Convergence of genetic and environmental factors in the immunopathogenesis of type 1 diabetes mellitus

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Environmental and immunological factors important in the pathogenesis of insulin-dependent type 1 diabetes (IDDM) are reviewed. Type 1 diabetes results from the selective autoimmune destruction of the pancreatic beta cells in genetically susceptible individuals. This autoimmune process is triggered by exposure to viruses, toxins, or dietary factors. This pre- clinical autoimmune stage of the IDDM results in both a cellular and humoral autoimmune response against pancreatic islet beta cell antigens. Individuals in this asymptomatic pre-diabetes phase can be identified by measurement of islet cell antibodies or detection of impairment of the first-phase insulin secretion. Recent studies suggest that by administering immunotherapy to individuals with pre-diabetes, it may be possible to prevent the onset of IDDM. Laboratory detection of individuals with pre-diabetes is a key step in developing strategies for the prevention of type 1 diabetes.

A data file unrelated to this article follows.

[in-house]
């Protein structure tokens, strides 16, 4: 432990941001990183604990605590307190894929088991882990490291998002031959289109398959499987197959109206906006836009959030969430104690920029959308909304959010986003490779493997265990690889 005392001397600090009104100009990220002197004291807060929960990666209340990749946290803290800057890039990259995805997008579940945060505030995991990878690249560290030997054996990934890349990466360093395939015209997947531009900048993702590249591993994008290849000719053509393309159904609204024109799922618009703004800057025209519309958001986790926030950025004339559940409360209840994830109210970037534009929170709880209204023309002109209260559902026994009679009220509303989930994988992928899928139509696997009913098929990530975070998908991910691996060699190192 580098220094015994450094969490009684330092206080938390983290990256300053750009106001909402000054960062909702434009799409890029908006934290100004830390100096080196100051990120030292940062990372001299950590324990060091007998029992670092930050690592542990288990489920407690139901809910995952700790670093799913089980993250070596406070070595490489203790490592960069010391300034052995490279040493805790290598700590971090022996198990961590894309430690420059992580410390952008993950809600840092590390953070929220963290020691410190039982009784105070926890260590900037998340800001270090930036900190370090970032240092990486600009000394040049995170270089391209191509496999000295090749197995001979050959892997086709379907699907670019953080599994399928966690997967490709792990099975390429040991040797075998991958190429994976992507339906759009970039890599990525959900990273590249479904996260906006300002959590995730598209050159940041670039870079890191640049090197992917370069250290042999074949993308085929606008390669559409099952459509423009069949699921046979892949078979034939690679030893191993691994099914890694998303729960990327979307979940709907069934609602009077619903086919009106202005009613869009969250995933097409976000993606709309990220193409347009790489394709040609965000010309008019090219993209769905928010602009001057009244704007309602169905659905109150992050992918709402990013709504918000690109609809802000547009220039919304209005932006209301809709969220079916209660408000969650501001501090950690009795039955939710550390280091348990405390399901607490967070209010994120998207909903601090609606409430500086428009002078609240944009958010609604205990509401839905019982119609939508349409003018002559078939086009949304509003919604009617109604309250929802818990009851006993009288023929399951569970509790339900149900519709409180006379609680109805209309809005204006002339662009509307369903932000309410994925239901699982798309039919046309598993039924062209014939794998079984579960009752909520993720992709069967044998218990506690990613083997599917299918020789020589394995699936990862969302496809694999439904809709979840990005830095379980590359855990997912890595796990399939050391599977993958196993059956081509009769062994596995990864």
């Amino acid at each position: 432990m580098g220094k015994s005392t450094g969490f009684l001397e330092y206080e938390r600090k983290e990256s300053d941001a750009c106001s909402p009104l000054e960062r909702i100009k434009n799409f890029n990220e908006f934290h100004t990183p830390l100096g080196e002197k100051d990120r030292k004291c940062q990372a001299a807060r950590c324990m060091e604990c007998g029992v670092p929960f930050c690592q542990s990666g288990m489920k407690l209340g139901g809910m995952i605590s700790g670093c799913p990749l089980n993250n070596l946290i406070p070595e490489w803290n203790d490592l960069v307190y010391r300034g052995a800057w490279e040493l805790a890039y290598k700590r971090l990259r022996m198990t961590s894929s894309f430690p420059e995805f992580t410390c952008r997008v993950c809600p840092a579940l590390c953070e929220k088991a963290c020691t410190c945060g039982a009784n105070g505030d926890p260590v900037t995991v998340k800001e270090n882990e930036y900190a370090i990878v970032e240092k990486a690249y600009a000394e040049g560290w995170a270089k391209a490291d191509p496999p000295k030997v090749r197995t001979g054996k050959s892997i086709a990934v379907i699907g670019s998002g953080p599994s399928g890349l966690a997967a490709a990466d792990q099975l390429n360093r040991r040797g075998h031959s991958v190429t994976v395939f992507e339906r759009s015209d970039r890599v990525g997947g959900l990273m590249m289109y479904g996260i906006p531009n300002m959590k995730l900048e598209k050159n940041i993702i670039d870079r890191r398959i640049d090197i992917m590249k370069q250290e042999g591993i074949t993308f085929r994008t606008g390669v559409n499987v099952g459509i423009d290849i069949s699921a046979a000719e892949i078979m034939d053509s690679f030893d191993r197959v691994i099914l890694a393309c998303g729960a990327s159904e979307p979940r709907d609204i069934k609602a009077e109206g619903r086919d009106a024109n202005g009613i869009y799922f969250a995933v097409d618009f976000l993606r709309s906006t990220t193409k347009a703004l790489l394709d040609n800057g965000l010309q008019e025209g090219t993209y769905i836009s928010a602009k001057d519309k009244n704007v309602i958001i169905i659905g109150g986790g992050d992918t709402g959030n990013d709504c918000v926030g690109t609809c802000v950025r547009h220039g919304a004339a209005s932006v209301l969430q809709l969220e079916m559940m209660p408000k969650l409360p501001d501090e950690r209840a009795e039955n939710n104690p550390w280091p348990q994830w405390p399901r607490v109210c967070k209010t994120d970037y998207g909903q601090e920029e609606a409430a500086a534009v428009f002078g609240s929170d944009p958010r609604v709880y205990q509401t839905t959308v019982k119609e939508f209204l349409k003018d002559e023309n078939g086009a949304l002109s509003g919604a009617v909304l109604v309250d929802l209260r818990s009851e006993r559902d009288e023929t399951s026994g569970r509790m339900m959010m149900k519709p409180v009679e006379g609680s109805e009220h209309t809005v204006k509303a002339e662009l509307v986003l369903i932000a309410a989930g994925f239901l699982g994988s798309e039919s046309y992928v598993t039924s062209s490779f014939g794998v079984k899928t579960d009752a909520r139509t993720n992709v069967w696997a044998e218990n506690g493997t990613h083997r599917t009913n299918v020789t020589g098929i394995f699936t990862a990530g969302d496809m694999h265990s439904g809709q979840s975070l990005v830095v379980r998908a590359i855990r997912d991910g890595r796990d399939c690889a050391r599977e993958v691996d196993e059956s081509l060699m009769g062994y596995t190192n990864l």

Original languageEnglish
Pages (from-to)262-271
Number of pages10
JournalJournal of Clinical Ligand Assay
Issue number3
StatePublished - Sep 1998


  • Autoantigen
  • Autoimmunity
  • Immunotherapy
  • Insulin-dependent type 1 diabetes mellitus
  • Islet cells
  • Pathogenesis
  • Virus

ASJC Scopus subject areas

  • Clinical Biochemistry
  • Biochemistry, medical


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